I spent the rest of the November lockdown looking for ways to bring in some much-needed money and considered doing a basic grooming course. There are intensive courses in the UK (anything from 2-6 weeks) but obviously with the lockdown and serious concerns about the new variants in the UK, travelling there wasn't an option. So I started researching grooming courses here in France but couldn't find a similar intensive course. The courses over here take 8 or 9 months to complete and the practical experience would be working as an apprentice in a salon. Ever hopeful that the Covid situation would ease, I couldn't consider the idea of being away from the kennels for 8 or 9 months, and besides, by the time I qualified the kennels would (theoretically) be so busy again that I wouldn't have time to do any grooming! Oh, and there was the small matter of my historical shoulder and neck problems which I doubt would be helped by the repetitive grooming actions. So, grooming wasn't an option. Time to look for something else...
Pet supplies! Why not make some Christmas Stockings for dogs and cats, filled with treats and toys? I could also keep toys and pet supplies in stock and start a small shop...online to begin with due to lockdown, but with the view to having a physical shop later on. The search began for a wholesaler but proved more difficult than I thought. Eventually I found a website that sells pallets of goods that were either end of line, or returned orders and suchlike. Conscious of fake websites and scammers I made a point of checking this particular company out, verified that it was Siret registered and checked with InfoGreffe that it was legitimate and that there were contact details and a physical address etc. Happy that all was above board, in mid-November I decided to part with a few hundred euros from my bounce-back loan and placed an order for 2 pallets of pet supplies and toys. Delivery was estimated at 3-4 days which left me enough time to prepare the Christmas Stockings, and catch the pre-Christmas market once lockdown finished at the end of November. A week passed and my order hadn't arrived. I tried contacting the supplier but couldn't get through to anyone. Another week passed and no sign of the order and no reply to emails or phone messages. The two tracking numbers that had been supplied showed that one of the pallets hadn't even been handed in to the transport company. The other pallet was constantly 'in transit'. Finally, on the 16th December, almost 4 weeks after I placed my order, I got a message saying that one of the orders was ready to collect from the Mondial Relay collection point in St. Hilaire. I had missed the window of opportunity to get these goods advertised and sold in time for Christmas but at least I could continue with the 'shop' idea. So, we hitched the trailer to the car and went to collect my pallet of toys. You can imagine my surprise when, instead of a pallet, I was handed a single large cardboard box. As soon as I got home I messaged the supplier to query it and received a reply saying that the majority of the order was in the second consignment and the tracking number showed that it was once again 'in transit'. I was relieved to get a message the following day saying that the second pallet was now ready for collection at the same Mondial Relay collection point. Phew! Once again the trailer was hitched up and off we went to collect the second pallet. Once again I was handed a single cardboard box, slightly larger than the first, but in no way did it represent a pallet. By the time I got home I was absolutely fuming and contacted the supplier asking for an explanation...no reply, excuse or explanation forthcoming. I had been scammed...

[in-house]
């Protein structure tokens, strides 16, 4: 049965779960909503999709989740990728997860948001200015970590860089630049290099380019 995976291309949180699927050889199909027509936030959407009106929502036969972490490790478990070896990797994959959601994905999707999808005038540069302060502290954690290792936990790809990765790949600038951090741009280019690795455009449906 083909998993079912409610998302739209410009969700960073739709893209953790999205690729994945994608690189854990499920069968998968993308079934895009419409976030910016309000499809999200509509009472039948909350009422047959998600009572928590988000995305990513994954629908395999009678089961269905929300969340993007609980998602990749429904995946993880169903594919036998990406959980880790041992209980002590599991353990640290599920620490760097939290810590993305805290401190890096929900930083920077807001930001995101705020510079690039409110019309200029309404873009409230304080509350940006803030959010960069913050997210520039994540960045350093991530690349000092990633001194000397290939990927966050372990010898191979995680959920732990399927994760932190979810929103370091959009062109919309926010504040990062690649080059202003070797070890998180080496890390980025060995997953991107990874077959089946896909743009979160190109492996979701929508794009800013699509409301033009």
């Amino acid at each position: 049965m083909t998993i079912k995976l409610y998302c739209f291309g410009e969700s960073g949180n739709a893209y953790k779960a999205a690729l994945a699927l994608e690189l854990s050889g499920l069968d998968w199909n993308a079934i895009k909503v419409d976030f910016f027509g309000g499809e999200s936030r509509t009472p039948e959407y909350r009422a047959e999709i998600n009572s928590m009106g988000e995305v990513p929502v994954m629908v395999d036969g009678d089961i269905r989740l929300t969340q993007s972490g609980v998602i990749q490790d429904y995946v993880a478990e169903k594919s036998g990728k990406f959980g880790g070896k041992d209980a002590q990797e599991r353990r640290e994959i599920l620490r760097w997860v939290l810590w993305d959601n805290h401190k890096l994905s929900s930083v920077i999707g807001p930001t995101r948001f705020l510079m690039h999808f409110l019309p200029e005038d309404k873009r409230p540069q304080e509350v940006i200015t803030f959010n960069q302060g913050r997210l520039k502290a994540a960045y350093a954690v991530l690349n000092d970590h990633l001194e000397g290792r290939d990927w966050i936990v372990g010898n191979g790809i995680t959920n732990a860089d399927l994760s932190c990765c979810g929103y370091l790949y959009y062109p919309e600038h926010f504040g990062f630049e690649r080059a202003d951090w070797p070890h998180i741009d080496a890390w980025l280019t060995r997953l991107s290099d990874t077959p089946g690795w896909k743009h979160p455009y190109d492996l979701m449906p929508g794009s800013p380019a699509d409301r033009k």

To say I was disappointed would be an understatement but by now the November lockdown had eased and there were a few booking enquiries for Christmas. I spent hours sewing cat toys and drawstring bags to sell in a hope to claw back at least some of the money spent on the 'pallets' of toys, even though Christmas was just over a week away. I am very grateful to my clients who bought my stockings and gifts, but due to how late they came onto the market the project wasn't as successful as I had hoped it would be.
Christmas came and went in a blur, and over a period of about 5 days the kennels and cattery were about 50% full, with just 10-15% occupancy either side of Christmas. My applications for the FDS were rejected over and over again due to the glitch in the system until finally, on the 28th December, I got the news I was waiting for! After all the fighting, the appeals and the desperation, my applications for September, October and November had been approved and the FDS was paid into my bank. After such a difficult year, 2020 was ending on a high and I could breathe a sigh of relief.